# People Jumping Off a Car (Momentum Problem)

• Winter_Dew
This is discussed in posts #10 and #13 and the answer depends on the mass ratio. Common separation speed is about the only one that can be realized with actual legs and bodies.
Post #10 assumes common momentum transfer, not common separation speed, and shows that jumping separately is never better, regardless of mass ratio. So the answer to the OPs question (which of the two tactics is better?) does NOT depend on the mass ratio.

Post #13 contains no complete derivation, just an assertion:
There must be a M:m ratio where the two strategies give the same resultant velocity.
Are you talking about a non-zero, non-infinite ratio here? If yes then what is that ratio?

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This is discussed in posts #10 and #13 and the answer depends on the mass ratio. Common separation speed is about the only one that can be realized with actual legs and bodies.

Common separation speed doesn't make sense for the jumping together option. In that case there is one large separation velocity to compare with two or more smaller ones.

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Whether the assumption of equal impulses is realistic is a completely different question from whether that assumption can lead to opposite results for different mass ratios.

I think it's realistic, but the problem is that the two jumping together expend a lot more energy than the two jumping separately.

If the two jumping together put maximum effort in, then the two jumping individually would have to take it easy to get the same impulse.

It's not, therefore, so much a better tactic, but simply putting more effort into the jump.

I would go back to the common energy input as the most logical assumption.

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Common separation speed doesn't make sense for the jumping together option. In that case there is one large separation velocity to compare with two or more smaller ones.
How doesn't it make sense any more than the other options don't make sense? We are not able to meter our muscle output in terms of v, impulse or Work so we just have to pick one and work with that. No one is more right or wrong. However, I have already pointed out that there are real limits to the Impulse that can be transferred with human legs, independent to the mass involved. So perhaps Impulse is not suitable.

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How doesn't it make sense any more than the other options don't make sense? We are not able to meter our muscle output in terms of v, impulse or Work so we just have to pick one and work with that. No one is more right or wrong. However, I have already pointed out that there are real limits to the Impulse that can be transferred with human legs, independent to the mass involved. So perhaps Impulse is not suitable.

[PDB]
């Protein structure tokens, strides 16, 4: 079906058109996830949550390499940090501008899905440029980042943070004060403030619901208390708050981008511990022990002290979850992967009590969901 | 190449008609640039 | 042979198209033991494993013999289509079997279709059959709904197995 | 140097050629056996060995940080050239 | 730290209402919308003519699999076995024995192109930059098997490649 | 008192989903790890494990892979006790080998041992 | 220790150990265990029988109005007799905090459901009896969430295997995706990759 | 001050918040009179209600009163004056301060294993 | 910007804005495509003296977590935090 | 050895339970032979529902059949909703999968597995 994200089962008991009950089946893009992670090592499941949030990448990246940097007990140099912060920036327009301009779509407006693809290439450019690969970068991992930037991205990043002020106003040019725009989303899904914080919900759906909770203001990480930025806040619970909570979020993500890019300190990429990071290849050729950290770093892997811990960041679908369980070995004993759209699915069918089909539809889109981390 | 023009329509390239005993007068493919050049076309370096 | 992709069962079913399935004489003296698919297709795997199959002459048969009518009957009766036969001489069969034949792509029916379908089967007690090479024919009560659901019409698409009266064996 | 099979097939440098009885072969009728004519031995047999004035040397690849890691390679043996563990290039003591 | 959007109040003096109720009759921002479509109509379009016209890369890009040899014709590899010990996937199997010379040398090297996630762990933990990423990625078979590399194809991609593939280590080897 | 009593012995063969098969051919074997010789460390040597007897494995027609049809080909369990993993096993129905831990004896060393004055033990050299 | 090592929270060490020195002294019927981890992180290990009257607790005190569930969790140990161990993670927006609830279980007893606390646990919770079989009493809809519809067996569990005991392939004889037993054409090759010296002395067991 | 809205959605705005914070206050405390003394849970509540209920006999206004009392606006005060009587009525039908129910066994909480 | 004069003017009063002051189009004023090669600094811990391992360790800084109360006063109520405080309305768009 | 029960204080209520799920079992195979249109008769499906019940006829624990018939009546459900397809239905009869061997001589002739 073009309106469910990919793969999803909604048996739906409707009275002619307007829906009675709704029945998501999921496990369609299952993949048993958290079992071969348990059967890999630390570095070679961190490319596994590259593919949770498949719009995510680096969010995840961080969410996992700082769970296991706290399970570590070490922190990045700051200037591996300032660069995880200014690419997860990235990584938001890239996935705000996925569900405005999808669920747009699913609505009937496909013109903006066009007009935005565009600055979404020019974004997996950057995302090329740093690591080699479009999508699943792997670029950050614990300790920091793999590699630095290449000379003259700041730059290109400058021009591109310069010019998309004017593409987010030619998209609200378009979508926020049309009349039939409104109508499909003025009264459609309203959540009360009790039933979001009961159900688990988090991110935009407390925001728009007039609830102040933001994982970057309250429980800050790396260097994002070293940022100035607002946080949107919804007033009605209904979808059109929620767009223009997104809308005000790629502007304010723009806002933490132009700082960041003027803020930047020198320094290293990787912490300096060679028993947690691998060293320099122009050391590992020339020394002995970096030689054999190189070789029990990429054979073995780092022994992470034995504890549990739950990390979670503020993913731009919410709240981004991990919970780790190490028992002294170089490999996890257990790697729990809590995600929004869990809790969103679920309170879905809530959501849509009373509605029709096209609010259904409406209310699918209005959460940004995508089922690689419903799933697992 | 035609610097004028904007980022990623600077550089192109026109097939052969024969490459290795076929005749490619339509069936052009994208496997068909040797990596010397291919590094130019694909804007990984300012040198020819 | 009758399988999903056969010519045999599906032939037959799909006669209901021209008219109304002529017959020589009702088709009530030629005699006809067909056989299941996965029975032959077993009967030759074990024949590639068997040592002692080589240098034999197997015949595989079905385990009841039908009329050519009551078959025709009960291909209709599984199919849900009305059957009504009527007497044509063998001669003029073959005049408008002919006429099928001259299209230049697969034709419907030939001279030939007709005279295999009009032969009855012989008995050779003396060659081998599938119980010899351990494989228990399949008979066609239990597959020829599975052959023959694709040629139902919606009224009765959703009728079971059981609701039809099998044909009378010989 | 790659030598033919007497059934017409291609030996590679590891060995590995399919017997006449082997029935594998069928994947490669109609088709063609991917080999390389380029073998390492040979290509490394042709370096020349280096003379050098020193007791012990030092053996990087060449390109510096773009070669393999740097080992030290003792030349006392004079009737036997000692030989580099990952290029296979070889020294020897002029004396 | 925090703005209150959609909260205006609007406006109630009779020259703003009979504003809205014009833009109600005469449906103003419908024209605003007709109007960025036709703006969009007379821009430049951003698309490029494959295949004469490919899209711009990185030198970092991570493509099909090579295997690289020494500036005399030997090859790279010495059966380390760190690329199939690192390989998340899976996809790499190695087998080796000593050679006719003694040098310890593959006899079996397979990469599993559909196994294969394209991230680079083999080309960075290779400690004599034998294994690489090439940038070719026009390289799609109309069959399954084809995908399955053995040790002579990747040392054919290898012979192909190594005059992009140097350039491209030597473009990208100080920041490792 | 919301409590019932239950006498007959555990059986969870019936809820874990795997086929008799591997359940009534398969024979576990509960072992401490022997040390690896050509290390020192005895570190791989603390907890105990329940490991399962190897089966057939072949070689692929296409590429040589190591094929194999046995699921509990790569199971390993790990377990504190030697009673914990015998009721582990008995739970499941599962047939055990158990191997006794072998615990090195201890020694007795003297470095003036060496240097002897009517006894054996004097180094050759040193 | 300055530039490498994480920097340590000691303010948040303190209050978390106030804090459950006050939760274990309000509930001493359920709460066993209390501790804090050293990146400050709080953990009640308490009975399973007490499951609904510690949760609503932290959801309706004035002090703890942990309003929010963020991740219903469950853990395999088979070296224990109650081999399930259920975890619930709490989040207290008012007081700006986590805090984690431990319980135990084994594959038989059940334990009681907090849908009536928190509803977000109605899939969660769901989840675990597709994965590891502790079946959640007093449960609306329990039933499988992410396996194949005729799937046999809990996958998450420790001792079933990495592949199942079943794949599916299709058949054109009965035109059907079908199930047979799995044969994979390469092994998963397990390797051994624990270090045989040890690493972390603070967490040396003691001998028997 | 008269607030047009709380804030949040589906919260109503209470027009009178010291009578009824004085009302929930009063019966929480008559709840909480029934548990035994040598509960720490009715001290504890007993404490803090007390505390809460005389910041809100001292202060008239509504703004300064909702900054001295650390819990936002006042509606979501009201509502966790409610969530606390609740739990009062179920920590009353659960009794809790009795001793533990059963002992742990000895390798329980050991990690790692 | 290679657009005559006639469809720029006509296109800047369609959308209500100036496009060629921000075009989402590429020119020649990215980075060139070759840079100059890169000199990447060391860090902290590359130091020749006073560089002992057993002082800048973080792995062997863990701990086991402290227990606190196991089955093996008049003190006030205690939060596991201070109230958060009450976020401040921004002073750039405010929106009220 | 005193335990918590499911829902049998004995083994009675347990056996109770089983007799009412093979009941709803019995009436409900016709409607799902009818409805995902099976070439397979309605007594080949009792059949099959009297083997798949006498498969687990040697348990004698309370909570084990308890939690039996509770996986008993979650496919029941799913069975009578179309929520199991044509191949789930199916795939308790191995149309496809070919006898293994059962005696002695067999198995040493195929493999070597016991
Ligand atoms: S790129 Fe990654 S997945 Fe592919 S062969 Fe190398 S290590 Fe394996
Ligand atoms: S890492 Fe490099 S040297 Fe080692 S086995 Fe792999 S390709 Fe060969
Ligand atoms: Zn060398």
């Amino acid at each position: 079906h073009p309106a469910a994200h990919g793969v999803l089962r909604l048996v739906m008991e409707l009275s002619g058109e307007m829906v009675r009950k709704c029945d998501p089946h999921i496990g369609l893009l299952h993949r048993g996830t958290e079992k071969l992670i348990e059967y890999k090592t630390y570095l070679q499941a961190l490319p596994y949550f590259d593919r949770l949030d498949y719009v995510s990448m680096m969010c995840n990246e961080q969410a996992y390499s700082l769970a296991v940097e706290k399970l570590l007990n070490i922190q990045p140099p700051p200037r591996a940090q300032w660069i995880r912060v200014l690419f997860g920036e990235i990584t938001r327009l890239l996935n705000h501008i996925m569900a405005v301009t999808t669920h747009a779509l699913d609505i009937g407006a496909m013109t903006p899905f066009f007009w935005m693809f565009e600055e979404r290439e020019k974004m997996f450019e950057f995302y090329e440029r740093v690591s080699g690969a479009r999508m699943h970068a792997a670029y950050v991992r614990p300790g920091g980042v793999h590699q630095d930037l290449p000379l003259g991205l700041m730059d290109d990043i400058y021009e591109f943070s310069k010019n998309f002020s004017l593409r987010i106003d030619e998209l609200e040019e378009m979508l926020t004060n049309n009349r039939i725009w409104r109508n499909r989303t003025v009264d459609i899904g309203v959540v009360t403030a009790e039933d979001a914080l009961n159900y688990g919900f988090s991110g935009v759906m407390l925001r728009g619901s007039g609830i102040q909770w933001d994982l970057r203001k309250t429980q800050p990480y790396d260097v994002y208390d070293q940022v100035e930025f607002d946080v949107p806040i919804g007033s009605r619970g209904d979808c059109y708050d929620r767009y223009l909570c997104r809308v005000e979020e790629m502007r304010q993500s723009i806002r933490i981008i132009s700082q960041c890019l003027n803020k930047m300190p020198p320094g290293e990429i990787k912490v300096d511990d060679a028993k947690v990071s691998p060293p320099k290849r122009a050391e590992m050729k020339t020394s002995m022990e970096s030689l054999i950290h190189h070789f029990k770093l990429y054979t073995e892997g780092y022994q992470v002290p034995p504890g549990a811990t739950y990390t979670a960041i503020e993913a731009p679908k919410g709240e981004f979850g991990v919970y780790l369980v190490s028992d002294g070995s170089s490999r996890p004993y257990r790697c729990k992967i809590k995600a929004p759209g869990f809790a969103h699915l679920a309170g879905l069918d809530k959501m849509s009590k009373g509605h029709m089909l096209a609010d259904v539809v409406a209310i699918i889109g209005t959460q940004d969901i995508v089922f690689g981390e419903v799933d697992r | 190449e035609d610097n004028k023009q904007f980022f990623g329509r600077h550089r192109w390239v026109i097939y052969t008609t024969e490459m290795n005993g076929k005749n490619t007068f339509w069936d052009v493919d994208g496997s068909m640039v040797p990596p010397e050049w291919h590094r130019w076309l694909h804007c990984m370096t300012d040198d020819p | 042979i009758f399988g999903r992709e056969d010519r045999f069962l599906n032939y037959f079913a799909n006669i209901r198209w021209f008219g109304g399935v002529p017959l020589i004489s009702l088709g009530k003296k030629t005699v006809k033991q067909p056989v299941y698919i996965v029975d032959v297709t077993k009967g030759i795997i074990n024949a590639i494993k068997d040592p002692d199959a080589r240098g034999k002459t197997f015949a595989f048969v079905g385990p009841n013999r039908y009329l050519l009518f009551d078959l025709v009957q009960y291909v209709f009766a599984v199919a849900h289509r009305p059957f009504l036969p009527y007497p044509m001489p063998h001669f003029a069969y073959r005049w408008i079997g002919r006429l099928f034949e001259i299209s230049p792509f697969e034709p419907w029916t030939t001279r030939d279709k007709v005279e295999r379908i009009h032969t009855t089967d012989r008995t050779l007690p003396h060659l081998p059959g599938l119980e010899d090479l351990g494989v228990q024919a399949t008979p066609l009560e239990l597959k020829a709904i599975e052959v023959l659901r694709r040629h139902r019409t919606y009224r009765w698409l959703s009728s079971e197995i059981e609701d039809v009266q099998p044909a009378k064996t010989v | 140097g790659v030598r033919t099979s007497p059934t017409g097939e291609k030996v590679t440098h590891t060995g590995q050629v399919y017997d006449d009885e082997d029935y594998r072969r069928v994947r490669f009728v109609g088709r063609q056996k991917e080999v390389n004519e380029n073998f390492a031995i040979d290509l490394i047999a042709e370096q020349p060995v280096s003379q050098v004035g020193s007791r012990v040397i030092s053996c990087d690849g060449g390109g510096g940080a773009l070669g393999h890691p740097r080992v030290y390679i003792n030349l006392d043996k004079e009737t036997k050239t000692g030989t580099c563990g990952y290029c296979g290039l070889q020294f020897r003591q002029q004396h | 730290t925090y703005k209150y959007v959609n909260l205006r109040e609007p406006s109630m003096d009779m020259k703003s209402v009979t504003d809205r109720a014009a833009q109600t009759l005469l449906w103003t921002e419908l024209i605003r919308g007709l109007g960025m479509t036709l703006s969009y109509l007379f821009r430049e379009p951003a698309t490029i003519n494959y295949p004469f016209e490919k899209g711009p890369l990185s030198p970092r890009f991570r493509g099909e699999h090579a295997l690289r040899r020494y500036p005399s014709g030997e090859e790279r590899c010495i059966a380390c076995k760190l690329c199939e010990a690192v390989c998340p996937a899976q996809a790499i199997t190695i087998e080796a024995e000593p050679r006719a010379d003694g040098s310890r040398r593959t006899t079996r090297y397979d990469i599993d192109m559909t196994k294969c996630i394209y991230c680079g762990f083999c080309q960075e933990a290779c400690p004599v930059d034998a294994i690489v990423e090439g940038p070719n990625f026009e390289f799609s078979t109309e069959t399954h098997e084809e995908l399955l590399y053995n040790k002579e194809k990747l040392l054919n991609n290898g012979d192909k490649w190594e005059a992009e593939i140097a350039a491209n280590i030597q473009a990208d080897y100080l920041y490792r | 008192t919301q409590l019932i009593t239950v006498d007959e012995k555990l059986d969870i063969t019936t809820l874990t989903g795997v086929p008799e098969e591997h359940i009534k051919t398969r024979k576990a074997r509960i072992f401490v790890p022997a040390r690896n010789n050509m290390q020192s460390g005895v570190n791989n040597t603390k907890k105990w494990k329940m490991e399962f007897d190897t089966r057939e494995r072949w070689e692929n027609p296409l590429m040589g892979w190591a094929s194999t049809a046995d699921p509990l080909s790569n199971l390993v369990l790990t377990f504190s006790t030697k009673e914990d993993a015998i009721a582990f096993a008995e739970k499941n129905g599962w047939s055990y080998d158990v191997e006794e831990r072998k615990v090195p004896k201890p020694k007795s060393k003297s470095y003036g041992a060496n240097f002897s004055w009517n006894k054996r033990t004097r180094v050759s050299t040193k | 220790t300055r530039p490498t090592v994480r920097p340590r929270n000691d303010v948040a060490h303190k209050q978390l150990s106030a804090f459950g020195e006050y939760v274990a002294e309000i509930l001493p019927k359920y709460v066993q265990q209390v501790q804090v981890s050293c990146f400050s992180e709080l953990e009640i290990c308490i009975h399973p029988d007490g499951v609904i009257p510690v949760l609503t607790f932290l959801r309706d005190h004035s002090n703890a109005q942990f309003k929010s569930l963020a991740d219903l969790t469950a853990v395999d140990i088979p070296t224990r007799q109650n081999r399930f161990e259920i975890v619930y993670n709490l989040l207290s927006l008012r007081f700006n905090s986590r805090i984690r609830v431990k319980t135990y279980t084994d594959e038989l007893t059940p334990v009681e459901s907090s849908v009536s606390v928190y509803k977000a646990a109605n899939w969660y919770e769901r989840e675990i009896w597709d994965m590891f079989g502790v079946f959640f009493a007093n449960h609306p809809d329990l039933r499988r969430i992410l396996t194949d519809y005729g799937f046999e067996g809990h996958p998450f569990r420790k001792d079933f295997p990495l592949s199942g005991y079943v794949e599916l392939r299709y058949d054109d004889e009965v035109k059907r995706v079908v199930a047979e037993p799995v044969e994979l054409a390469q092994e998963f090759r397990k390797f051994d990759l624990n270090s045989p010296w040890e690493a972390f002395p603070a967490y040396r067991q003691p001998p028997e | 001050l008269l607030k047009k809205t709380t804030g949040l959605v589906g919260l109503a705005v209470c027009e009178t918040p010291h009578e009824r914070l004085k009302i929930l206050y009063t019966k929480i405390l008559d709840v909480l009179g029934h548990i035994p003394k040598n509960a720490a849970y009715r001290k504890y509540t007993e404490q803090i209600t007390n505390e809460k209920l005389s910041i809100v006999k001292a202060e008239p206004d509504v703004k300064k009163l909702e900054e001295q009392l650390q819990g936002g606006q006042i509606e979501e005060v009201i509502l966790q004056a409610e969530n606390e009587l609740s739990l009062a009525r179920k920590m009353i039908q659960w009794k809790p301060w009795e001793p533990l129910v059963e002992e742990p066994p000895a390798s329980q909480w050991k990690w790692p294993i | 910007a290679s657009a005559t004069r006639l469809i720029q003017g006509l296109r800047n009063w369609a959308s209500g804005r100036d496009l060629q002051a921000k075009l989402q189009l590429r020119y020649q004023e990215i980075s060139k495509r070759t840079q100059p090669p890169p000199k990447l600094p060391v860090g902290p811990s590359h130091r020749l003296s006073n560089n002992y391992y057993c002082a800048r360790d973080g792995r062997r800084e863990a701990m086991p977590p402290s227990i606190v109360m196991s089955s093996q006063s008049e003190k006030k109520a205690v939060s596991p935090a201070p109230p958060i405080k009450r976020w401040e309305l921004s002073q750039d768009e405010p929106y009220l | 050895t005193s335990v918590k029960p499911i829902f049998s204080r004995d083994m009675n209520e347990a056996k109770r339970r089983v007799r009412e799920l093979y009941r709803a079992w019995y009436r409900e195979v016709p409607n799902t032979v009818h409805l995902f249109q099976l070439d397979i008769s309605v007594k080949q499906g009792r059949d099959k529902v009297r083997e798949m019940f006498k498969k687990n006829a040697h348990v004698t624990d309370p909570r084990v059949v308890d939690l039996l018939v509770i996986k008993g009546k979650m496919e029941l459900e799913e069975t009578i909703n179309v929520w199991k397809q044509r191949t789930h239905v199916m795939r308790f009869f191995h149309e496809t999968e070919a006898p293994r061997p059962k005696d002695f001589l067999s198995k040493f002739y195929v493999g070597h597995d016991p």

Yes, you're right, it is another option.

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I would go back to the common energy input as the most logical assumption.
I think that's probably the most realistic, bearing in mind the distance moved by the leg is the same. But there is still the issue of whether the Force could be the same when the leg is extending at high speed (when pushing on a skateboard).
Someone earlier suggested a spring as a good model. That would make the analysis easier and wouldn't have a change of sign of the advantage of multiple jumpers.

I would say we've had quite a good value forty posts this time!

Ben2
Using A.T.'s 3rd post, let (delta v)d indicate change in velocity with delayed jumps and (delta v)t indicate change
in velocity with a jump together. For two jumpers, A.T.'s formulation gives me
(delta v)d > (delta v)t if and only if M^2 > 2m^2 or M > sqrt(2) * m.
Thanks for a great problem!

• sophiecentaur
DonDiablo
I think the impulse solution is the more realistic one. My assumptions here are that all jumpers are equal. If you took an energy (work on car model) for the solution it would make no sense. If all jumpers are equal and they apply a force F on the car for the same duration of time (which makes sense no matter how how fast the car goes or what its mass was) because the jumpers are standing on the car anyways.. then they all apply the same amount of impulse on the car leading to the solution mentioned in post #10! But I still have problems applying the laws to this case. Let's say they all put in the same amount of kinetic energy onto the car which would make sense since they all have the same power etc. if they jumped off one by one it meant that for the second jumper the car would already move faster than for the first jumper. Now if every jumper applied the same amount of force onto the car during the same amount of time (which we sort of agreed on stating that all jumpers are equal) - Like if the energy put on the car was given by the force of the jumper during a way which way would that be- the way the jumpers legs bend or the distance the car would have taken during the process of jumping and applying the force? because the distance the car would have taken would differ from jumper to jumper if they jumped off the car one after another... which would in return mean they all applied a different amount of kinetic energy to the car... which we agreed upon on they wouldn't because why would they given that they were equal. Also the outcome of a given experiment in thought must not differ in dependence on which method of calculation is being used right? Since this would undermine the integrity of the scientific value of any given prediction.